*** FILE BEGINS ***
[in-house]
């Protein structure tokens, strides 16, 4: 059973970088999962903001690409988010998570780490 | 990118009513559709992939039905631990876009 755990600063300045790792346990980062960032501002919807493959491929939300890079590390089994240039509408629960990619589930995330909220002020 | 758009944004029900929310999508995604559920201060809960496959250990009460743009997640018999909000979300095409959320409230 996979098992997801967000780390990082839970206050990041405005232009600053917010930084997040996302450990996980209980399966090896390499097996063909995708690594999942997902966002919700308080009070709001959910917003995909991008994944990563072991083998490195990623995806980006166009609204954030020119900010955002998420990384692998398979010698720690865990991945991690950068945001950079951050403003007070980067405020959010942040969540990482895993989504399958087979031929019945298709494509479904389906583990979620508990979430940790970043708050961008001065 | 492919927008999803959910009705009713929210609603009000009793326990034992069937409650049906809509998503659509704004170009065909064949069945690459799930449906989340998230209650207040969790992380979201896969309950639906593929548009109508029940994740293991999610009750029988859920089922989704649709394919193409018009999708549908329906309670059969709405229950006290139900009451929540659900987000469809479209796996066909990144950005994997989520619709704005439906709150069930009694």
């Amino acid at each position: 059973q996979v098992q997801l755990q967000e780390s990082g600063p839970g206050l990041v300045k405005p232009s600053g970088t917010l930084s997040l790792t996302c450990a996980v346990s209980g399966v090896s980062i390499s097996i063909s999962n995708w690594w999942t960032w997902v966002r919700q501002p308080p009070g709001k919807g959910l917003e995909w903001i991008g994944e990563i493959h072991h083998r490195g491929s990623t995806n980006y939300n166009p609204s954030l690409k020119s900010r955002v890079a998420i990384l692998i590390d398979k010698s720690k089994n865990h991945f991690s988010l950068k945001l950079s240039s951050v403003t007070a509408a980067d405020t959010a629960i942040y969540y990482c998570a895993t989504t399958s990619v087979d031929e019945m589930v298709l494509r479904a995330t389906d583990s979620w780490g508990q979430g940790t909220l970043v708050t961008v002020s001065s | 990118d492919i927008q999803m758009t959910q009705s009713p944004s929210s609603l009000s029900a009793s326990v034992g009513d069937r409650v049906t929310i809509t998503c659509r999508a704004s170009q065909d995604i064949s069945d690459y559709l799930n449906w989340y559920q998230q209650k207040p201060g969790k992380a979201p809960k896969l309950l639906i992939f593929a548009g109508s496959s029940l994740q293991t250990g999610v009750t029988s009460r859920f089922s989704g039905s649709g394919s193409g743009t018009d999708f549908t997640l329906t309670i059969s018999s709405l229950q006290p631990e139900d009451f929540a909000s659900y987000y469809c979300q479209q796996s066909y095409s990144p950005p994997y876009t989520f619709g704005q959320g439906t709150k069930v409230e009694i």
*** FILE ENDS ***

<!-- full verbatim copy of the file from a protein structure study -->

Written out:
[in-house]
């Protein structure tokens, strides 16, 4: 059973970088999962903001690409988010998570780490 | 990118009513559709992939039905631990876009 755990600063300045790792346990980062960032501002919807493959491929939300890079590390089994240039509408629960990619589930995330909220002020 | 758009944004029900929310999508995604559920201060809960496959250990009460743009997640018999909000979300095409959320409230 996979098992997801967000780390990082839970206050990041405005232009600053917010930084997040996302450990996980209980399966090896390499097996063909995708690594999942997902966002919700308080009070709001959910917003995909991008994944990563072991083998490195990623995806980006166009609204954030020119900010955002998420990384692998398979010698720690865990991945991690950068945001950079951050403003007070980067405020959010942040969540990482895993989504399958087979031929019945298709494509479904389906583990979620508990979430940790970043708050961008001065 | 492919927008999803959910009705009713929210609603009000009793326990034992069937409650049906809509998503659509704004170009065909064949069945690459799930449906989340998230209650207040969790992380979201896969309950639906593929548009109508029940994740293991999610009750029988859920089922989704649709394919193409018009999708549908329906309670059969709405229950006290139900009451929540659900987000469809479209796996066909990144950005994997989520619709704005439906709150069930009694």
């Amino acid at each position: 059973q996979v098992q997801l755990q967000e780390s990082g600063p839970g206050l990041v300045k405005p232009s600053g970088t917010l930084s997040l790792t996302c450990a996980v346990s209980g399966v090896s980062i390499s097996i063909s999962n995708w690594w999942t960032w997902v966002r919700q501002p308080p009070g709001k919807g959910l917003e995909w903001i991008g994944e990563i493959h072991h083998r490195g491929s990623t995806n980006y939300n166009p609204s954030l690409k020119s900010r955002v890079a998420i990384l692998i590390d398979k010698s720690k089994n865990h991945f991690s988010l950068k945001l950079s240039s951050v403003t007070a509408a980067d405020t959010a629960i942040y969540y990482c998570a895993t989504t399958s990619v087979d031929e019945m589930v298709l494509r479904a995330t389906d583990s979620w780490g508990q979430g940790t909220l970043v708050t961008v002020s001065s | 990118d492919i927008q999803m758009t959910q009705s009713p944004s929210s609603l009000s029900a009793s326990v034992g009513d069937r409650v049906t929310i809509t998503c659509r999508a704004s170009q065909d995604i064949s069945d690459y559709l799930n449906w989340y559920q998230q209650k207040p201060g969790k992380a979201p809960k896969l309950l639906i992939f593929a548009g109508s496959s029940l994740q293991t250990g999610v009750t029988s009460r859920f089922s989704g039905s649709g394919s193409g743009t018009d999708f549908t997640l329906t309670i059969s018999s709405l229950q006290p631990e139900d009451f929540a909000s659900y987000y469809c979300q479209q796996s066909y095409s990144p950005p994997y876009t989520f619709g704005q959320g439906t709150k069930v409230e009694i």